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The Cambridge History of Science

Volume 4, Eighteenth-Century Science

Edited by Roy Porter

£95.00

April 2003 | Hardback | 942 pages 40 half-tones | ISBN: 0521572436

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This volume offers to general and specialist readers alike the fullest and most complete survey of the development of science in the eighteenth century, exploring the implications of the ‘scientific revolution’ of the previous century and the major new growth-points, particularly in the experimental sciences. It is designed to be read as both a narrative and an interpretation, and also used as a work of reference. While prime attention is paid to western science, space is also given to science in traditional cultures and colonial science. The coverage strikes a balance between analysis of the cognitive dimension of science itself and interpretation of its wider social, economic and cultural significance. The contributors, world leaders in their respective specialities, engage with current historiographical and methodological controversies and strike out on positions of their own.

Reviews

‘… [A] rich collection of material …’. Times Literary Supplement

Contributors

Roy Porter, Peter Hans Reill, Lawrence Brockliss, James McClellan III, Robert Fox, Mary Fissell, Roger Cooter, Steven Shapin, Londa Schiebinger, William Clark, Richard Yeo, Rob Iliffe, John Gascoigne, Craig Fraser, Curtis Wilson, Rod Home, Jan Golinski, Shirley A. Roe, Rhoda Rappaport, Richard Olson, Thomas H. Broman, Patricia Fara, G. L’E. Turner, Adrian Johns, Brian Ford, Charlotte Klonk, Emilie Savage-Smith, Deepak Kumar, Frank Dikötter, Shigeru Nakayama, Jorge Cañizares Esguerra, John Hedley Brooke, George S. Rousseau, Paul Wood, Larry Stewart, Ian Inkster

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Contents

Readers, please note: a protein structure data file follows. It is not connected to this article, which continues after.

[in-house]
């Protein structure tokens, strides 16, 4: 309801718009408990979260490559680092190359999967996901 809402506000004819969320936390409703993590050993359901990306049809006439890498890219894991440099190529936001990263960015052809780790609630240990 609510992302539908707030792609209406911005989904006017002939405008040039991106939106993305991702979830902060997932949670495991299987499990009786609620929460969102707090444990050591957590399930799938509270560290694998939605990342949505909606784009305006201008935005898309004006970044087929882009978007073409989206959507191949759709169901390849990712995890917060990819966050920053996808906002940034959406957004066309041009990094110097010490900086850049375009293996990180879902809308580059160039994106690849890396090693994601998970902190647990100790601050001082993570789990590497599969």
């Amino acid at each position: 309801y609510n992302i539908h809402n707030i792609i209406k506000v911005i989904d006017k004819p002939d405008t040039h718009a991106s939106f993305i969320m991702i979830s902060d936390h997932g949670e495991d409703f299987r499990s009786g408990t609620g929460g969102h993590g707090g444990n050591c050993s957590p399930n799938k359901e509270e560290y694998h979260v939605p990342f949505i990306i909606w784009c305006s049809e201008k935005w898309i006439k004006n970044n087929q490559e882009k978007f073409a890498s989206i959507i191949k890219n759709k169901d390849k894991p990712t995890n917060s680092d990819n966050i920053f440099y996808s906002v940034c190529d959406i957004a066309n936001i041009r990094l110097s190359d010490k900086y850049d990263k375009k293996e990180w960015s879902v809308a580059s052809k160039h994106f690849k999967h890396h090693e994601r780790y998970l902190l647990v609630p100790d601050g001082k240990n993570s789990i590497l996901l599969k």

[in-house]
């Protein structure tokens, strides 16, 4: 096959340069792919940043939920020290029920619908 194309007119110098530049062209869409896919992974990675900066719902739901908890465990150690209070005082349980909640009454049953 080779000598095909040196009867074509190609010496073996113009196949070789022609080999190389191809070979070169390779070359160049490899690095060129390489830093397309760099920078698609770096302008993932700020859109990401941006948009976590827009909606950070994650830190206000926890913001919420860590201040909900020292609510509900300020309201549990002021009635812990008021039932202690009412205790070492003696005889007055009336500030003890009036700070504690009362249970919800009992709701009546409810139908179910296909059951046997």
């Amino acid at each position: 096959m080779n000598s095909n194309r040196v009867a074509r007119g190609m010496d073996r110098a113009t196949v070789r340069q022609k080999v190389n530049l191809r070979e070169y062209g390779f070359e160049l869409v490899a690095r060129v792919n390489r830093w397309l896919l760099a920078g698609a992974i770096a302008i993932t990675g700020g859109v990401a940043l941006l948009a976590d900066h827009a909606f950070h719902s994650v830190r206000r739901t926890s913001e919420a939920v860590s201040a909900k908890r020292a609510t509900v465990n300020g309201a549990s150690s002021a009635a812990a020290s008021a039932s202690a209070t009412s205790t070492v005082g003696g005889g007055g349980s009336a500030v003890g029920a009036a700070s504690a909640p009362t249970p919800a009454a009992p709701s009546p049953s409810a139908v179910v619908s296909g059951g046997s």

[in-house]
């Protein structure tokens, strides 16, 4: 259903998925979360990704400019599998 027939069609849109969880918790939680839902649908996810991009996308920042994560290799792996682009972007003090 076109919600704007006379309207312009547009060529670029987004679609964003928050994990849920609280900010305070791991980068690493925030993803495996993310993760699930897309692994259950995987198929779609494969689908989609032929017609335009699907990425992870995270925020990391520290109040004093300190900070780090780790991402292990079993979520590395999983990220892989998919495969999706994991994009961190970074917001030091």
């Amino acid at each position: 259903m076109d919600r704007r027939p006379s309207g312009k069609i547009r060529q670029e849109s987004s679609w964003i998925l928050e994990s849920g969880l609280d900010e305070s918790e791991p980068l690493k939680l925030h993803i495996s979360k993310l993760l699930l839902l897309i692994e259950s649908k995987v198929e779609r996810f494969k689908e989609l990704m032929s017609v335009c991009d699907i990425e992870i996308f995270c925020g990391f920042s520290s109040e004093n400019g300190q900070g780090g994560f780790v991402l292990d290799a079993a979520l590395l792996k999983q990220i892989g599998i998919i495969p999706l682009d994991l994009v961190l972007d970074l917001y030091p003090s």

1. Introduction Roy Porter; Part I. Science in Society: 2. The legacy of the ‘scientific revolution’: Science and the enlightenment Peter Hans Reill; 3. Science, the universities, and other public spaces: teaching science Lawrence Brockliss; 4. Scientific institutions and the organization of science James McClellan III; 5. Science and government Robert Fox; 6. Exploring natural knowledge: science and the popular Mary Fissell and Roger Cooter; 7. The image of the man of science Steven Shapin; 8. The philosopher’s beard: women and gender in science Londa Schiebinger; 9. The prosopography of science William Clark; Part II. Disciplines: 10. Classifying the sciences Richard Yeo; 11. The philosophy of science Robert Iliffe; 12. Ideas of nature: natural philosophy John Gascoigne; 13. Mathematics Craig Fraser; 14. Astronomy and cosmology Curtis Wilson; 15. Mechanics and experimental physics Rod Home; 16. Chemistry Jan Golinski; 17. The life sciences Shirley A. Roe; 18. The earth sciences Rhoda Rappaport; 19. The human sciences Richard Olson; 20. The medical sciences Thomas H. Broman; 21. Marginalized practices Patricia Fara; Part III. Special Themes: 22. Scientific instruments and their makers G. L’E. Turner; 23. Print and public science Adrian Johns; 24. Scientific illustration in the eighteenth century Brian Ford; 25. Science, art and the representation of the natural world Charlotte Klonk; 26. Science and voyages of discovery Rob Iliffe; Part IV. Non-Western Traditions: 27. Islam Emilie Savage-Smith; 28. India Deepak Kumar; 29. China Frank Dikötter; 30. Japan Shigeru Nakayama; 31. Latin America: from Baroque to Modern Colonial science Jorge Cañizares Esguerra; Part V. Ramifications and Impacts: 32. Science and religion John Hedley Brooke; 33. Science, culture and the imagination: enlightenment configurations George S. Rousseau; 34. Science, philosophy, and the mind Paul Wood; 35. Global pillage: science, commerce and Empire Larry Stewart; 36. Technological and industrial change: a comparative essay Ian Inkster; Notes on contributors.